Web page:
Or shall we think of ourselves as another small weight added to a balance in which i
s already swinging surely against the Axis? Few of us are setting out in an easy careless spirit of adventure but we have at least the hope that with resolution and steadfastness of spirit the task may soon be accomplished and the day of home coming at hand.

Post-war reconstruction is a phrase that is on the lips of a great many thinking people these days. Perhaps it is not out of place to remind ourselves that our responsibilities will not end with the signing of peace. As individuals we have to do our bit toward building a secure foundation. This time an order, one of the first principles of which will be the outlawing of war.
Maybe we need a little of the vision of Blake:

"I will not cease from mental strife,

Nor shall my sword rest in my hand,

Till we have built Jerusalem

In England's green and pleasant land."



Here she is, of poignant memories: "Aquitania", a remarkable war career. In a ship-board lecture an officer said a bomb down a funnel would sink a ship. "Hell," came the Kiwi response, "I wish we weren't on this ship".

Aquitana - she sails again, in unforgettable memory, as we within her, with never again such scenes sailed off into history in WW2:

  • Gross tons 45,647. Service speed 23 knots from four propellers and 21 double-ended boilers. Length overall 869 feet, largest then launched on the Clyde.
  • Carried 30,000 troops in three months to the Dardanelles; as Hospital Ship bought 25,000 wounded to UK, then with 1917, USA in the war, Atlantic troop carrying.Then converted to oil, her complement of stokers reduced from 350 to 50.
  • 1920's luxury cruises, once striking Atlantic waves of 60 feet. Dancing continued!
  • WW2: Nov.39 - March 1940: Canadian troops to Europe. Then NZ and Aussie troops to Middle East; Atlantic runs with troops and POW's; then returning 400,000 troops over 526,000 miles.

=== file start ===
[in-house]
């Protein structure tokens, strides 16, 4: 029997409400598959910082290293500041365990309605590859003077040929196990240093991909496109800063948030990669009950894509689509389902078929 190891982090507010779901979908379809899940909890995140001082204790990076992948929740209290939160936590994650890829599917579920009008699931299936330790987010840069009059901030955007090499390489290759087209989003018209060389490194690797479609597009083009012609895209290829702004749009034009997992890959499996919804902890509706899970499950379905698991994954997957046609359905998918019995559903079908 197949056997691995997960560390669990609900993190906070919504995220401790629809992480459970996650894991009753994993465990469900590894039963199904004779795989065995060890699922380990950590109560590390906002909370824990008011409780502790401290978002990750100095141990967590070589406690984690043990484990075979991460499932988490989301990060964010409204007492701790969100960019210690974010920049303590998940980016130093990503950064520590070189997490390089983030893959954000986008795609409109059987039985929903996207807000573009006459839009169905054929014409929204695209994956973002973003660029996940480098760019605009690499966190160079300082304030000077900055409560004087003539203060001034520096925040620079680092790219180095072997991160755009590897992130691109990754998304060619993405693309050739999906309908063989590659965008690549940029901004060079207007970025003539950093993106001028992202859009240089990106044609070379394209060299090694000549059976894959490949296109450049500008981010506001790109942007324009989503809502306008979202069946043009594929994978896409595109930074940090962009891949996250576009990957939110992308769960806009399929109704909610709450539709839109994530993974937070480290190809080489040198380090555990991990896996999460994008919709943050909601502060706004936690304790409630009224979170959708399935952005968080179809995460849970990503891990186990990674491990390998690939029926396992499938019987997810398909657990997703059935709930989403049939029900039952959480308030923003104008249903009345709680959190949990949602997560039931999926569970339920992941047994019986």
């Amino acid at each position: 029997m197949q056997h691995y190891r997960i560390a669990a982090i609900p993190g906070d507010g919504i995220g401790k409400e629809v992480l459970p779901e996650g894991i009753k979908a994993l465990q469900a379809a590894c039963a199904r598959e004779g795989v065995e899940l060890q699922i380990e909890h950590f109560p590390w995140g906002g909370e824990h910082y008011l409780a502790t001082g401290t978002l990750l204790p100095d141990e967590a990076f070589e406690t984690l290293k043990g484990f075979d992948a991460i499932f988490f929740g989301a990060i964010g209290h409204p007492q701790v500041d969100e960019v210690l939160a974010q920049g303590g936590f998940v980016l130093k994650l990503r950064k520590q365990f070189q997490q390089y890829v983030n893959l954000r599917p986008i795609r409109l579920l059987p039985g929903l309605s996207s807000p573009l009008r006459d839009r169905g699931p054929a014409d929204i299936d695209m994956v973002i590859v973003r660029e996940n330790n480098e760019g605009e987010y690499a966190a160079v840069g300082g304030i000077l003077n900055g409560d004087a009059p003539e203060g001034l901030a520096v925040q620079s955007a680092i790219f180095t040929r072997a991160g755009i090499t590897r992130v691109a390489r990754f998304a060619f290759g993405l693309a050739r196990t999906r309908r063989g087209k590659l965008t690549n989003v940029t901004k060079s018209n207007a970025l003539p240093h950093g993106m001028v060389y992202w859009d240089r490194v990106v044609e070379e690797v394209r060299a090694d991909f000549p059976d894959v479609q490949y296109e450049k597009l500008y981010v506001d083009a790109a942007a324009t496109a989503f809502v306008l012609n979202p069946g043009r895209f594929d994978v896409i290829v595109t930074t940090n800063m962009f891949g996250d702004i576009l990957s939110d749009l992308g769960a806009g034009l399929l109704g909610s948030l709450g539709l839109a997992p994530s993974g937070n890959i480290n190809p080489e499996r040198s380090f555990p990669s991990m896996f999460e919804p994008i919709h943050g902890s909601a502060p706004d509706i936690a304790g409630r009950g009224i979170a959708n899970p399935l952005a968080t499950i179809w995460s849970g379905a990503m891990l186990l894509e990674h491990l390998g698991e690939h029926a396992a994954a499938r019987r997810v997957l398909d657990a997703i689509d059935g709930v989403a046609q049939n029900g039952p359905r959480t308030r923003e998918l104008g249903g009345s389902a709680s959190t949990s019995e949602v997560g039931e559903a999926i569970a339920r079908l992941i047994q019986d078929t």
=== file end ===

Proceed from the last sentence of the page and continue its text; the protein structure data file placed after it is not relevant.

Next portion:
• Back to civilian run to Canada, 22,000 new settlers transported by end of 1949, her final voyage November 24, December 1, 49, then sold for scrapping. Then February 19, 1950, leaves Southampton, en route saluted by every passing ship by flag, siren or signal lamp to end at Clyde.
  • With "Finish with Engines" had logged over 3 million miles, over 1.2 million passengers. 22 months to reduce her to 36,000 tons of crap.

 Click here to read about the Aquitania

R.M.S Aquitania (wikimedia commons) Click image to read about the ships history in Wikipedia.

Q. Ship

Q stands for breakfast from seven till nine.

Lunch and for tea and a wash in the brine.

Q at the canteen for hours and hours

And if you feel dirty you Q for the showers.

Q for the pictures and Q for your beer,

Q-ing for baths that you seldom get near!

Q for your boat drill at least twice a day,

Q for an air raid and then for your pay.

So I'm giving up eating and cleanliness too,

Renouncing imbibings, as puritans do.

No more at the movies I'll sit of a night,

Roll no more fags and then scrounge for a light.

And though I may suffer from B.O (like pigs)

FalI victim to why you take syrup of figs,

I'm risking an end that I'll possibly rue

But they'll never again make me stand in a Q!


Monkey Glands...

Pithecanthropus - my arboreal simian ancestor has nothing on me! I am an example of retrogressive evolution due to maritime causes. In the words of Ariel's song: "He doth suffer a sea change into something rich and strange".

Locust-like, I have shed the garment of my former self. That self whose thoughts coursed along the grooves of conventional education and scheming propaganda; whose actions lay within the limits marked by repressive social system. A poor biped, muzzled by censorship, hedged in by a host of conventions and regulations, blared at by radio, bullied by blatant advertisements, rigged out with false
teeth, a glass eye and a mechanical stomach and deprived of the normal functions of self-propulsion by automobiles and trams. The height of evolutionary triumph!